Bee viruses: Ecology, pathogenicity, and impacts

Christina M. Grozinger, Michelle L. Flenniken

Research output: Contribution to journalReview articlepeer-review

148 Scopus citations


Bees-including solitary, social, wild, and managed species-are key pollinators of flowering plant species, including nearly three-quarters of global food crops. Their ecological importance, coupled with increased annual losses of managed honey bees and declines in populations of key wild species, has focused attention on the factors that adversely affect bee health, including viral pathogens. Genomic approaches have dramatically expanded understanding of the diversity of viruses that infect bees, the complexity of their transmission routes-including intergenus transmission-and the diversity of strategies bees have evolved to combat virus infections, with RNA-mediated responses playing a prominent role. Moreover, the impacts of viruses on their hosts are exacerbated by the other major stressors bee populations face, including parasites, poor nutrition, and exposure to chemicals. Unraveling the complex relationships between viruses and their bee hosts will lead to improved understanding of viral ecology and management strategies that support better bee health.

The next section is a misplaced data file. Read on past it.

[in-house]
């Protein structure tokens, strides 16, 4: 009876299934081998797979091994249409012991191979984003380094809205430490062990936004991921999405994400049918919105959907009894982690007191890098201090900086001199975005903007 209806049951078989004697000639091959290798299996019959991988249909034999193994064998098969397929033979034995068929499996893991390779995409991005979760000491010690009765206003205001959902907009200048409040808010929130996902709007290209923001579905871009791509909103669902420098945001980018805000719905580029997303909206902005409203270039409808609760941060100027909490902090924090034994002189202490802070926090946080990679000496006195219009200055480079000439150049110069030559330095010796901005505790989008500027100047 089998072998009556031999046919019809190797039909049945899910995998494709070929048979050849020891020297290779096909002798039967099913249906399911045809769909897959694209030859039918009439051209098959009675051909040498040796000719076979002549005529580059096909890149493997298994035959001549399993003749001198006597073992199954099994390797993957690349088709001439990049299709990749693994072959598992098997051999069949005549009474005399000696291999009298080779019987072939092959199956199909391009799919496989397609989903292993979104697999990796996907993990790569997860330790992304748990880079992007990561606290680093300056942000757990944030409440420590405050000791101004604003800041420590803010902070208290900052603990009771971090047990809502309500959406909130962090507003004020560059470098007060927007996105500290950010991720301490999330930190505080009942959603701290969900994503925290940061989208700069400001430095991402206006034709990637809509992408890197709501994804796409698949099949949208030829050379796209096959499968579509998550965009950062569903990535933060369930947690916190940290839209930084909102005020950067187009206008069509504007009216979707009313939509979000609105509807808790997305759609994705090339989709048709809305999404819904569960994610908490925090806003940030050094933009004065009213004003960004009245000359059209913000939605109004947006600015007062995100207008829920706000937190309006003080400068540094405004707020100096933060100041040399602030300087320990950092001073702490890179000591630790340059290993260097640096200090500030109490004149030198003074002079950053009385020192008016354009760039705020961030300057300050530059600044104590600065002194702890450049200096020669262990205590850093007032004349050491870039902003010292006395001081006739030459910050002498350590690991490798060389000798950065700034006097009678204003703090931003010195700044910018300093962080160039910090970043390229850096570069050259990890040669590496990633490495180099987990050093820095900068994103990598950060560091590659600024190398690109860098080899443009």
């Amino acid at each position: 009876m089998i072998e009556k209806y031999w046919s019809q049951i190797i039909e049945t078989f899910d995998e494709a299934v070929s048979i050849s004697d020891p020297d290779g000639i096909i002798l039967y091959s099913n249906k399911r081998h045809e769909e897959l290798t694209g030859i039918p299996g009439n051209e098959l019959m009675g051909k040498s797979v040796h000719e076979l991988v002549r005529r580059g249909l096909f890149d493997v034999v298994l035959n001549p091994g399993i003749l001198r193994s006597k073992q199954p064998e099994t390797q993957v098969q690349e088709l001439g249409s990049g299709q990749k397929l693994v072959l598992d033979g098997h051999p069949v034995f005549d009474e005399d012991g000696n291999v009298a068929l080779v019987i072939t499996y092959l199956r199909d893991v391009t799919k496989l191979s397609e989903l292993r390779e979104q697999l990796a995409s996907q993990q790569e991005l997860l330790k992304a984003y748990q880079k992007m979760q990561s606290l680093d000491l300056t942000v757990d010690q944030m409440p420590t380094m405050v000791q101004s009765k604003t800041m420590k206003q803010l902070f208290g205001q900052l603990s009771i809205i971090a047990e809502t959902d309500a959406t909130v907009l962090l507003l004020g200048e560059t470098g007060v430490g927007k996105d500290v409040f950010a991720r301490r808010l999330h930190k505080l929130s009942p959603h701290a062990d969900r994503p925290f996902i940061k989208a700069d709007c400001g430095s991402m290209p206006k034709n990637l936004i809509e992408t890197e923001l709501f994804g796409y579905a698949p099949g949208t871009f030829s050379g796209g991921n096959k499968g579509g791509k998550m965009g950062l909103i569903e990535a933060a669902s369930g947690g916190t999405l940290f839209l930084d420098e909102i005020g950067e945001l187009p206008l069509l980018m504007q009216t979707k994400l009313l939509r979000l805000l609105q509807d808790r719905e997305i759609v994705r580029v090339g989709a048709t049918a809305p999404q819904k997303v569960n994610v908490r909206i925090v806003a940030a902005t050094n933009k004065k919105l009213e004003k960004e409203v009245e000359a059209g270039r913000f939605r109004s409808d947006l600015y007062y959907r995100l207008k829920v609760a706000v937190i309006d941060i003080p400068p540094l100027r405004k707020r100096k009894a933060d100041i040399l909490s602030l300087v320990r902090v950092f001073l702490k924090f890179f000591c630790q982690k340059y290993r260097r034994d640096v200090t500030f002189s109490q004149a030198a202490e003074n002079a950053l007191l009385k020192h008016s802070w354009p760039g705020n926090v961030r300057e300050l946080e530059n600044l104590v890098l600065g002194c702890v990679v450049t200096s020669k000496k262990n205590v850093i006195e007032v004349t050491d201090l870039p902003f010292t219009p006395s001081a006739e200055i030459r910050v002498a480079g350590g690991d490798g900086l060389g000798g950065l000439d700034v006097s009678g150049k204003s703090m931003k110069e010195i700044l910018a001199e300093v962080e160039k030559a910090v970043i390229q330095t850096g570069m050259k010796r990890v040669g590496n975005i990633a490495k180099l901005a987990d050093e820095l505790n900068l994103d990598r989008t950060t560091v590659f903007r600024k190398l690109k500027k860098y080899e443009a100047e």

Original languageEnglish (US)
Pages (from-to)205-226
Number of pages22
JournalAnnual Review of Entomology
StatePublished - Jan 7 2019

All Science Journal Classification (ASJC) codes

  • Ecology, Evolution, Behavior and Systematics
  • Insect Science


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